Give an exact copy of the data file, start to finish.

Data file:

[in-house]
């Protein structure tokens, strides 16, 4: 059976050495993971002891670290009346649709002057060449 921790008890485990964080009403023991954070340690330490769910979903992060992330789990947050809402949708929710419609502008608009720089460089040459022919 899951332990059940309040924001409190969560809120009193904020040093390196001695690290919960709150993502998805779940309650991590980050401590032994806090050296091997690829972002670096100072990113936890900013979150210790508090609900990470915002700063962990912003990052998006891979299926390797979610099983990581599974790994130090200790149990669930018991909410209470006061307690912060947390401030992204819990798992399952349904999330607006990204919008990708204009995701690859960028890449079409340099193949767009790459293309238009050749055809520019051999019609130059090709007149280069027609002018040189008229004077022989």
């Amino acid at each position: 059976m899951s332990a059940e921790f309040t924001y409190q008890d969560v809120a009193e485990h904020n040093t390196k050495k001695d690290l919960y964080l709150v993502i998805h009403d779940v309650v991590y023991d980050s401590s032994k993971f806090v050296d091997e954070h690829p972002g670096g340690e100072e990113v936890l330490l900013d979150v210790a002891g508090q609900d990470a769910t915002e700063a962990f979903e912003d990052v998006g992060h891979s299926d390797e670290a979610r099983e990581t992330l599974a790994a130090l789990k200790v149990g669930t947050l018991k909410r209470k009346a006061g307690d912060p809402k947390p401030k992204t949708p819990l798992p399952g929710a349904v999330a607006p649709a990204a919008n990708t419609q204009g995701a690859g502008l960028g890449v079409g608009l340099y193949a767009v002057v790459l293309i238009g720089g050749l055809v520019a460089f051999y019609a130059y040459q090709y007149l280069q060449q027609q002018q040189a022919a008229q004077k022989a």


[in-house]
């Protein structure tokens, strides 16, 4: 059976050495993971002891670290009346649709002057060449 921790008890485990964080009403023991954070340690330490769910979903992060992330789990947050809402949708929710419609502008608009720089460089040459022919 899951332990059940309040924001409190969560809120009193904020040093390196001695690290919960709150993502998805779940309650991590980050401590032994806090050296091997690829972002670096100072990113936890900013979150210790508090609900990470915002700063962990912003990052998006891979299926390797979610099983990581599974790994130090200790149990669930018991909410209470006061307690912060947390401030992204819990798992399952349904999330607006990204919008990708204009995701690859960028890449079409340099193949767009790459293309238009050749055809520019051999019609130059090709007149280069027609002018040189008229004077022989």
């Amino acid at each position: 059976m899951s332990a059940e921790f309040t924001y409190q008890d969560v809120a009193e485990h904020n040093t390196k050495k001695d690290l919960y964080l709150v993502i998805h009403d779940v309650v991590y023991d980050s401590s032994k993971f806090v050296d091997e954070h690829p972002g670096g340690e100072e990113v936890l330490l900013d979150v210790a002891g508090q609900d990470a769910t915002e700063a962990f979903e912003d990052v998006g992060h891979s299926d390797e670290a979610r099983e990581t992330l599974a790994a130090l789990k200790v149990g669930t947050l018991k909410r209470k009346a006061g307690d912060p809402k947390p401030k992204t949708p819990l798992p399952g929710a349904v999330a607006p649709a990204a919008n990708t419609q204009g995701a690859g502008l960028g890449v079409g608009l340099y193949a767009v002057v790459l293309i238009g720089g050749l055809v520019a460089f051999y019609a130059y040459q090709y007149l280069q060449q027609q002018q040189a022919a008229q004077k022989a």